Unlocking Gut Health: The Crucial Role of GlutathionePublished on Saturday, June 17, 2023 by
Have you wondered what you can do to help heal your gut?
If you suffer from gut dysbiosis or leaky gut, have you considered that it might be due to a deficit of antioxidants in your body?
In review, leaky gut or gut permeability is when the lining of the gut is not strong enough to prevent harmful bacteria, chemicals, toxins, etc., from getting into the rest of the body. Gut dysbiosis is when the bacteria found in the gut are not in balance. There may be more harmful than good bacteria, which can lead to leaky gut and reduced immunity.
Antioxidants act as the fire extinguisher to the fire that is inflammation in the body.
Antioxidant activity is important in the body because it helps to reduce inflammation or sequester it. Glutathione, a tripeptide (cysteine, glycine, and glutamic acid), is an antioxidant found in relatively high concentrations in many body tissues. Even though our bodies can create glutathione, due to increased consumption of processed foods and chronic inflammation due to external factors, glutathione levels can be easily depleted. Low levels of glutathione have been correlated with an increased risk of leaky gut, gut dysbiosis, and liver disease.
Glutathione helps the body detoxify via detox pathways in the liver. Some people with gut and autoimmune issues may have some detoxification pathways blocked. It also improves the immune system by fighting infections that cause inflammation – this happens everywhere in the body, but a good chunk of the immune system is in the gut. Additionally, it helps reduce inflammatory responses by blocking inflammatory cytokines from forming and helps to strengthen the lining of the gut to help heal and promote the growth of new enterocytes (which in turn affects immunity).
How do you increase glutathione levels with foods?? GLAD you asked!
- Eat sulfur-rich foods like leafy greens, asparagus, onions, garlic, and eggs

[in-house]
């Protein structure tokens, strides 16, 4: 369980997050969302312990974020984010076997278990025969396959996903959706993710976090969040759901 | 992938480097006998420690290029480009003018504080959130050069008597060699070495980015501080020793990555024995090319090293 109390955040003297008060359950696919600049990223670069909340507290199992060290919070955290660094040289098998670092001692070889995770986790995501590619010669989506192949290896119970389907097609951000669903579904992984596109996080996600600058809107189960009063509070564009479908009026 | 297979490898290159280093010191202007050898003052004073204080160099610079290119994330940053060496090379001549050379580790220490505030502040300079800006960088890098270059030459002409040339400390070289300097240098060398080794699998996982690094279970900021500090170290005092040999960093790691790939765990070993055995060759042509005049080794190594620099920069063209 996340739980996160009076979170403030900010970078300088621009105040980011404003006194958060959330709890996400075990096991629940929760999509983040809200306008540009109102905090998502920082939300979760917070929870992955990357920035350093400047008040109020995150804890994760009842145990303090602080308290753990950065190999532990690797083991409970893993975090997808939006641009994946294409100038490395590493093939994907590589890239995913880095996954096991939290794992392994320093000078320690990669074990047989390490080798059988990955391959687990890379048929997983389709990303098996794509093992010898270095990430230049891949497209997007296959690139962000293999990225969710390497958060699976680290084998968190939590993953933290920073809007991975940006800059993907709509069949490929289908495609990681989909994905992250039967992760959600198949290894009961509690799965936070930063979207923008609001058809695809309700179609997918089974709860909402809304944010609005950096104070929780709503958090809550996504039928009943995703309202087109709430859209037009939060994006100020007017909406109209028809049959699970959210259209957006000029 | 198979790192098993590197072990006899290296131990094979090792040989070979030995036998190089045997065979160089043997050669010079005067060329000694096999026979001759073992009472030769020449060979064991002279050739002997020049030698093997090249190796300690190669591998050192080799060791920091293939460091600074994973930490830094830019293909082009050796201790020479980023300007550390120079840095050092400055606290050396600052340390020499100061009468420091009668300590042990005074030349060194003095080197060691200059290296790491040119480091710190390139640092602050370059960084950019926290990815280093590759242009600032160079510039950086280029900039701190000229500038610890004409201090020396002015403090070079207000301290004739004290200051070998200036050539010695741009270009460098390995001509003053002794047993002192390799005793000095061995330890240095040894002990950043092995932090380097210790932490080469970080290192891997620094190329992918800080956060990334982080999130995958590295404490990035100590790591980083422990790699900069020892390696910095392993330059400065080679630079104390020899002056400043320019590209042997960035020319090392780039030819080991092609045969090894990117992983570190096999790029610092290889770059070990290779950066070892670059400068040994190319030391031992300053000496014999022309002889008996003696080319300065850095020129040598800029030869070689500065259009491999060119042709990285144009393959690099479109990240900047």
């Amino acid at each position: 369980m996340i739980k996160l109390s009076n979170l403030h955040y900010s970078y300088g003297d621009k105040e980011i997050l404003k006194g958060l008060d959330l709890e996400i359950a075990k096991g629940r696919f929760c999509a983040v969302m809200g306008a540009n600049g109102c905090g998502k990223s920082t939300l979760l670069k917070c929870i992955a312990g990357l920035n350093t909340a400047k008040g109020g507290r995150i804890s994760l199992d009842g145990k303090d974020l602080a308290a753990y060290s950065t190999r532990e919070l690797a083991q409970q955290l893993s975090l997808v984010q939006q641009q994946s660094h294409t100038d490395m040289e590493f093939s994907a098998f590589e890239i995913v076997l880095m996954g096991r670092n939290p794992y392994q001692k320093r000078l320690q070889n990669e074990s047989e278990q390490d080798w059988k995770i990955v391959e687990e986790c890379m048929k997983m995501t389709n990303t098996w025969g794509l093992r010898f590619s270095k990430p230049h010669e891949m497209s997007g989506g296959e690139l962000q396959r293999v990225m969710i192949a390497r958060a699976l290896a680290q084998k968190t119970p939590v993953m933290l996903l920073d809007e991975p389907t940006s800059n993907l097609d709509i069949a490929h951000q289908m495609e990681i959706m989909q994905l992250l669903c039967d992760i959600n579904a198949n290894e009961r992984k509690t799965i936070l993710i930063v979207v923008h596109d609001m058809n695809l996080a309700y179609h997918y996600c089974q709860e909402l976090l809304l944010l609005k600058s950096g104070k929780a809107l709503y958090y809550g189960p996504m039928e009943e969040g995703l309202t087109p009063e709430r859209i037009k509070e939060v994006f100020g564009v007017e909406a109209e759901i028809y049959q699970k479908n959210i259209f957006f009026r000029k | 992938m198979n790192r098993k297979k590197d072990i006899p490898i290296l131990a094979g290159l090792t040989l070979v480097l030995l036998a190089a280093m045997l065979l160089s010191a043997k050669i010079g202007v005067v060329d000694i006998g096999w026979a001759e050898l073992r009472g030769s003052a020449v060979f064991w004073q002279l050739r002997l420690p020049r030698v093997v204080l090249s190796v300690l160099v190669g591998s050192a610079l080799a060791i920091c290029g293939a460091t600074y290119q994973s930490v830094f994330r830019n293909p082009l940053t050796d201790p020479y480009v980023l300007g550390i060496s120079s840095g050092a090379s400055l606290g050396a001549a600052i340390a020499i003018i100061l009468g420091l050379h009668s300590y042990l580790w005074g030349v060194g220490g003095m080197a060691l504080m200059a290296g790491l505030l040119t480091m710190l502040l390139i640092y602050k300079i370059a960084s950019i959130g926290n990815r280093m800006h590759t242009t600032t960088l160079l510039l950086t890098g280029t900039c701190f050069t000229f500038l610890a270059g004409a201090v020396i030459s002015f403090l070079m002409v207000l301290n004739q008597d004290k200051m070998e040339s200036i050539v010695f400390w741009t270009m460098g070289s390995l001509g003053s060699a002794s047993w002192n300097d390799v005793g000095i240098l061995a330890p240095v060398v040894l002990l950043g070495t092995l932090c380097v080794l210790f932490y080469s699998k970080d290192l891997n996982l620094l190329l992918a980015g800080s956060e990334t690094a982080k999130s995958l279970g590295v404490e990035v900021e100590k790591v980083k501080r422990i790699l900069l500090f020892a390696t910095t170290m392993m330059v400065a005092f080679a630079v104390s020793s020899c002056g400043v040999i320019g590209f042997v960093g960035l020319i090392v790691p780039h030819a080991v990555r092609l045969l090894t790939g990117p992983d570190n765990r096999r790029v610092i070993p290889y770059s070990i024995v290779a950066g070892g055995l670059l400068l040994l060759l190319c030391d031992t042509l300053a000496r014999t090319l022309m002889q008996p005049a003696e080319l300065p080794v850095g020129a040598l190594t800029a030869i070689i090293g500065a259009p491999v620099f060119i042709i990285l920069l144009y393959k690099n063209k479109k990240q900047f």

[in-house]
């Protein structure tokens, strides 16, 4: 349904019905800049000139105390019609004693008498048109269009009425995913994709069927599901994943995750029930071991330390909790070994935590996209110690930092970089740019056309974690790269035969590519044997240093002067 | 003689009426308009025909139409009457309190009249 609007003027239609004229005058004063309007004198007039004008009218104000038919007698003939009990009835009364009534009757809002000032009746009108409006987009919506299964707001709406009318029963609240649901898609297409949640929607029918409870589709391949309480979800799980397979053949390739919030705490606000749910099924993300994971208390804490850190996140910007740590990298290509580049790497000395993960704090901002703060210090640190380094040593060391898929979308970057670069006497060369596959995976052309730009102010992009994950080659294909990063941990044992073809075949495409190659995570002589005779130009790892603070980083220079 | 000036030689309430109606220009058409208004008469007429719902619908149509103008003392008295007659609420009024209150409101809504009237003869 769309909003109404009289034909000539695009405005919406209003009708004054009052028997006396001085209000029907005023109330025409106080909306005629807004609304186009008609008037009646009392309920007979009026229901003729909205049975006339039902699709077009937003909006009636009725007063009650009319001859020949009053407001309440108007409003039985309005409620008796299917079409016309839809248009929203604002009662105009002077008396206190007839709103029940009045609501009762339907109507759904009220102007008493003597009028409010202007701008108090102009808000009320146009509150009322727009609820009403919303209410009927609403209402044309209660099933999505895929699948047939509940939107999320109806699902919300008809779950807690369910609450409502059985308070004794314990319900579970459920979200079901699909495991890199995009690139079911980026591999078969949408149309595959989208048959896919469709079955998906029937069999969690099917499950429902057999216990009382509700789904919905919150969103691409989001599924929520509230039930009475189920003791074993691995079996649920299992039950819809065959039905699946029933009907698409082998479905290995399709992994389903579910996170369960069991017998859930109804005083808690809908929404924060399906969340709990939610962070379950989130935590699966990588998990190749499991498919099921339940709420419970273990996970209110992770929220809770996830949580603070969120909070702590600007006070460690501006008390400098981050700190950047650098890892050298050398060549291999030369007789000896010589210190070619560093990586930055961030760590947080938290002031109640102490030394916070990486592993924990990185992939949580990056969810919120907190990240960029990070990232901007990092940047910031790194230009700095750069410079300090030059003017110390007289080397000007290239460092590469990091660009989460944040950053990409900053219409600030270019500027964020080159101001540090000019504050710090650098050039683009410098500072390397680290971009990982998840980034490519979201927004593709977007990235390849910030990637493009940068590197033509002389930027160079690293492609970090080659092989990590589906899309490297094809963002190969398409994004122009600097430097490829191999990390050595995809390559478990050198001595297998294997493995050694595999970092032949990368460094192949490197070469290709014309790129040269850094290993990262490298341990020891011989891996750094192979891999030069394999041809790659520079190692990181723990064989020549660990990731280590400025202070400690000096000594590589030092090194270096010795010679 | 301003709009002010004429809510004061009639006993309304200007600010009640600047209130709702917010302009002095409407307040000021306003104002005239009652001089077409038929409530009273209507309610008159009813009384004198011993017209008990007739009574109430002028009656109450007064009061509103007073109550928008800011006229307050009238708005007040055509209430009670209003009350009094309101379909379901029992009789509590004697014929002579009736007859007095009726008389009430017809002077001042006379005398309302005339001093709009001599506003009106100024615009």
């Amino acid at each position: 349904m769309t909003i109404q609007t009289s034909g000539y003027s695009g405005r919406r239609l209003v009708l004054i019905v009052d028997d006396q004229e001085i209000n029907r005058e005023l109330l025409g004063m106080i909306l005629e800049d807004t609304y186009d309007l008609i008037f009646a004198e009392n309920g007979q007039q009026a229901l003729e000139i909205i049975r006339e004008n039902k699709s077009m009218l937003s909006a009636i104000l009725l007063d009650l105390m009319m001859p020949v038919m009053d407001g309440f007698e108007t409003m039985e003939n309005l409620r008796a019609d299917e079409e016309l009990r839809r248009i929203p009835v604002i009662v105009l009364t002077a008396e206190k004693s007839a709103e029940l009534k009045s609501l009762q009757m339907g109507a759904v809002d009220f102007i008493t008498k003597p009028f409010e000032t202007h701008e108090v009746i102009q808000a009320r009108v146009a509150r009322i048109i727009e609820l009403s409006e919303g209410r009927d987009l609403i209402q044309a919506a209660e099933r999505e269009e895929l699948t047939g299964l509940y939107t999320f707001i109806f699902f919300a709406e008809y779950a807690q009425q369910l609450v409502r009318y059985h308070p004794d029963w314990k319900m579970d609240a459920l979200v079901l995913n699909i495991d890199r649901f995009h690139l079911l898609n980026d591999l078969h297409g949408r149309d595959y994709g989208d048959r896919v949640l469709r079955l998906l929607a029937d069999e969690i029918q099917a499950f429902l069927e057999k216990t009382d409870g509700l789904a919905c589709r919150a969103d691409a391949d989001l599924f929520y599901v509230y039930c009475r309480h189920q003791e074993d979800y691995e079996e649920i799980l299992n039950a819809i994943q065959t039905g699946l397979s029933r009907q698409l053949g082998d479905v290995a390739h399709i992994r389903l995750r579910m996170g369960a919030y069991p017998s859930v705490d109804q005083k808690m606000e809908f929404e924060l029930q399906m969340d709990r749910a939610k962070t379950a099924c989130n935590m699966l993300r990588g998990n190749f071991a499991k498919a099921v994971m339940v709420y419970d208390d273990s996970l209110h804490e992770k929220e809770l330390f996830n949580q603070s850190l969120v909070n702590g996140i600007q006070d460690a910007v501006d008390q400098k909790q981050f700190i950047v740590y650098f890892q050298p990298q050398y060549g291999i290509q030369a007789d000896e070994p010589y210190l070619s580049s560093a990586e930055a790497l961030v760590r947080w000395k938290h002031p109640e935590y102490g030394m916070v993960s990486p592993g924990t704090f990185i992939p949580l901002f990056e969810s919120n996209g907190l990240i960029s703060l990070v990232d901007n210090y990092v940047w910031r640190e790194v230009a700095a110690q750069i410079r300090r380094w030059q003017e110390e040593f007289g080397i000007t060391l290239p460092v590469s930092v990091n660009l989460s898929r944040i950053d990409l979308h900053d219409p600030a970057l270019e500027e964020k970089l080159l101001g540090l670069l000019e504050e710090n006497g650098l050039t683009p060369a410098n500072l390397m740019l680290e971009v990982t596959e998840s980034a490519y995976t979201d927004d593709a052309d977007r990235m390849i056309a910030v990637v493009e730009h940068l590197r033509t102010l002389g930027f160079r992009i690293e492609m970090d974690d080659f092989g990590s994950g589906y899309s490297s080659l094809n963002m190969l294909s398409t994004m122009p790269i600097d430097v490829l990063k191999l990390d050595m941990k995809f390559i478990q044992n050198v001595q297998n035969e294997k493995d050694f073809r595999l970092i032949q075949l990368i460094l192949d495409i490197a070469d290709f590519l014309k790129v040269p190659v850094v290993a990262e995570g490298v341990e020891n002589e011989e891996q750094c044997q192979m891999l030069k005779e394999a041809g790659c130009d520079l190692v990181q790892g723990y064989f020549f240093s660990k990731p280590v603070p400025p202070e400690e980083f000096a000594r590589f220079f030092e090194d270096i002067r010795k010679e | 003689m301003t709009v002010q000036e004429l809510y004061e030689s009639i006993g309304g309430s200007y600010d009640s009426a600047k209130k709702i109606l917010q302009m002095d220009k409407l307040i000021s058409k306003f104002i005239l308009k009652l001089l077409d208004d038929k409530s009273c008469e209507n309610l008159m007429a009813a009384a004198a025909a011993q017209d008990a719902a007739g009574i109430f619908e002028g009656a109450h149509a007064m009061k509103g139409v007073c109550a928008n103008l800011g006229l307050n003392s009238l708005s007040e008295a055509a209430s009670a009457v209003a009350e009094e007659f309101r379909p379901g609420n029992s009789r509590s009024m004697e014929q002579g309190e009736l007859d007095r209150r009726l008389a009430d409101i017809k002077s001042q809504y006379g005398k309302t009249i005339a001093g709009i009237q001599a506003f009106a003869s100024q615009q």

- Cruciferous vegetables like broccoli, kale, turnip greens, cabbage, Brussel sprouts, cauliflower
- Foods rich in selenium, like Brazil nuts, grass-fed beef, eggs, and brown rice
- Vitamin C-rich foods like oranges, citrus fruits, strawberries, and tomatoes
- Foods that support methylation (foods high in folate, B-12, B-6): bananas, cantaloupe, papaya, sunflower seeds, avocados, leafy greens, organ meats, fish, poultry, and eggs
- Cinnamon, turmeric, and cardamom
In addition to consuming a diet rich in fruits, vegetables, and whole proteins, you can support glutathione levels by managing stress, exercising, and getting adequate sleep:
*Aim for 8-10 hours of restful sleep per night- optimize sleep by reducing screen time/blue lights up to 2 hours before bedtime.
*Move your body- go on a walk, a hike, or a swim, and participate in resistance training or pilates. Get 30 minutes of moderate-intensity daily activity- get your heart rate up!
*Reduce stress- deep breathing techniques, prayer/meditation, calming baths, stretching, and yoga are great ways to reduce stress and help you relax.
In the functional medicine world, it is also common to see glutathione recommended in supplement form in addition to diet modifications. Here are the different forms of glutathione and how they work:
- N-Acetyl Cysteine (NAC): this is a precursor for glutathione and is necessary for the body to produce adequate amounts of glutathione.
- S-Acetyl: is the active form of glutathione; therefore, it is easily ready for the body to use.
- Liposomal glutathione: this is mostly a fat-based supplement and is easily absorbed into the bloodstream for easy use by the body.
- Glutathione injections: direct access to the bloodstream and can transport to cells easily. This can be given in IV therapy or via intramuscular injections.
Keep in mind that research surrounding supplemented glutathione is limited in humans. As a dietitian, I do highly recommend consuming a diet that will promote antioxidant production within the body. Talk with your provider or a dietitian to learn more. Glutathione is an important antioxidant for our bodies and can do so much to promote good health!
- Lorestani, S., Bahari, A., Asadi, M., & Avval, F. Z. (2021). Evaluation of glutathione reductase activity in colon tissue of patients with irritable bowel syndrome. Hormone Molecular Biology and Clinical Investigation, 42(2), 195–198. https://doi.org/10.1515/hmbci-2020-0041
- Minich, D. M., & Brown, B. P. (2019). A Review of Dietary (Phyto)Nutrients for Glutathione Support. Nutrients, 11(9), 2073. https://doi.org/10.3390/nu11092073
- Perricone, C., De Carolis, C., & Perricone, R. (2009). Glutathione: A key player in autoimmunity. Autoimmunity Reviews, 8(8), 697–701. https://doi.org/10.1016/j.autrev.2009.02.020
- Pizzorno, J. (2014). Glutathione! Integrative Medicine, 13(1). https://www.ncbi.nlm.nih.gov/pmc/articles/PMC4684116/
- Rom, O., Liu, Y., Liu, Z., Zhao, Y., Wu, J., Ghrayeb, A., Villacorta, L., Fan, Y., Chang, L., Wang, L., Liu, C., Yang, D., Song, J., Rech, J. A., Guo, Y., Wang, H., Zhao, G., Liang, W., Yu, Y., . . . Chen, Y. (2020). Glycine-based treatment ameliorates NAFLD by modulating fatty acid oxidation, glutathione synthesis, and the gut microbiome. Science Translational Medicine, 12(572). https://doi.org/10.1126/scitranslmed.aaz2841
- Yelton, N. (2022). Glutathione Benefits for Gut Health. Nikki Yelton RD. https://nikkiyeltonrd.com/glutathione-uses-benefits-for-gut-health /
Emily HammMS, RDN, CSO, LD